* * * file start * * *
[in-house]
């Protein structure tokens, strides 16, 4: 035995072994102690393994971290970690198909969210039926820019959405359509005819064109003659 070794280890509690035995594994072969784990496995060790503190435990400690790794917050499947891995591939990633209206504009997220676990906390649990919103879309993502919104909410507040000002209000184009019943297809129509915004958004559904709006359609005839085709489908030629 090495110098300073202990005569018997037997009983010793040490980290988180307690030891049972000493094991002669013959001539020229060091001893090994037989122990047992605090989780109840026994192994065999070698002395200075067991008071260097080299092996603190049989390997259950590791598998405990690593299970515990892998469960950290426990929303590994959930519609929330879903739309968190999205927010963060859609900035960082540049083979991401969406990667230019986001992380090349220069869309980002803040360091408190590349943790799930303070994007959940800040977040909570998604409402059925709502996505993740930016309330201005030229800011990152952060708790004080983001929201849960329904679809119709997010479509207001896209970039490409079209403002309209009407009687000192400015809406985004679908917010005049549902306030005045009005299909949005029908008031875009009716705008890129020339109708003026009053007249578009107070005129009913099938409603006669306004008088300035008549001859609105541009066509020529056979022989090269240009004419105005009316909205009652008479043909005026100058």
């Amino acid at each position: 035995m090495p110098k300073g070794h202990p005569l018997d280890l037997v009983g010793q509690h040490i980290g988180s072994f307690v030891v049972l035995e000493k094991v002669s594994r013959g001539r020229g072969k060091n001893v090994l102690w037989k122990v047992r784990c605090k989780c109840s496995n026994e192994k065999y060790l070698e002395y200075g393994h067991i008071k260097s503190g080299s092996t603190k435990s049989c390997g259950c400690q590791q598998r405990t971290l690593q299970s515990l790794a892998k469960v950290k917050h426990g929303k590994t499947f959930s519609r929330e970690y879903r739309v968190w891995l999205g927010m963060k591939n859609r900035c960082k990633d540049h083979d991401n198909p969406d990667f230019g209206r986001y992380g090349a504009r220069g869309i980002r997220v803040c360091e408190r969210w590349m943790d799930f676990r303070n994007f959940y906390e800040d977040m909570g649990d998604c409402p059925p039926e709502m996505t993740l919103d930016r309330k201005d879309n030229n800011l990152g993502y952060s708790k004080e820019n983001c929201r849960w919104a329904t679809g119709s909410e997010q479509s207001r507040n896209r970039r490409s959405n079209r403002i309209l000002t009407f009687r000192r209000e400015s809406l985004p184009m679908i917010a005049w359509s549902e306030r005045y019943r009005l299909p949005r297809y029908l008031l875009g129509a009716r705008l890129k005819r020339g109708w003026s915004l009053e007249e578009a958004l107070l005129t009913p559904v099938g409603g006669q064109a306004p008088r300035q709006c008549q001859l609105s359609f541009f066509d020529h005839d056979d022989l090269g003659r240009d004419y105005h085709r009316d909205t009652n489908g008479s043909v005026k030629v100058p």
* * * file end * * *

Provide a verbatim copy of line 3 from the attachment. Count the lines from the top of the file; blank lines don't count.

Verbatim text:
């Amino acid at each position: 035995m090495p110098k300073g070794h202990p005569l018997d280890l037997v009983g010793q509690h040490i980290g988180s072994f307690v030891v049972l035995e000493k094991v002669s594994r013959g001539r020229g072969k060091n001893v090994l102690w037989k122990v047992r784990c605090k989780c109840s496995n026994e192994k065999y060790l070698e002395y200075g393994h067991i008071k260097s503190g080299s092996t603190k435990s049989c390997g259950c400690q590791q598998r405990t971290l690593q299970s515990l790794a892998k469960v950290k917050h426990g929303k590994t499947f959930s519609r929330e970690y879903r739309v968190w891995l999205g927010m963060k591939n859609r900035c960082k990633d540049h083979d991401n198909p969406d990667f230019g209206r986001y992380g090349a504009r220069g869309i980002r997220v803040c360091e408190r969210w590349m943790d799930f676990r303070n994007f959940y906390e800040d977040m909570g649990d998604c409402p059925p039926e709502m996505t993740l919103d930016r309330k201005d879309n030229n800011l990152g993502y952060s708790k004080e820019n983001c929201r849960w919104a329904t679809g119709s909410e997010q479509s207001r507040n896209r970039r490409s959405n079209r403002i309209l000002t009407f009687r000192r209000e400015s809406l985004p184009m679908i917010a005049w359509s549902e306030r005045y019943r009005l299909p949005r297809y029908l008031l875009g129509a009716r705008l890129k005819r020339g109708w003026s915004l009053e007249e578009a958004l107070l005129t009913p559904v099938g409603g006669q064109a306004p008088r300035q709006c008549q001859l609105s359609f541009f066509d020529h005839d056979d022989l090269g003659r240009d004419y105005h085709r009316d909205t009652n489908g008479s043909v005026k030629v100058p």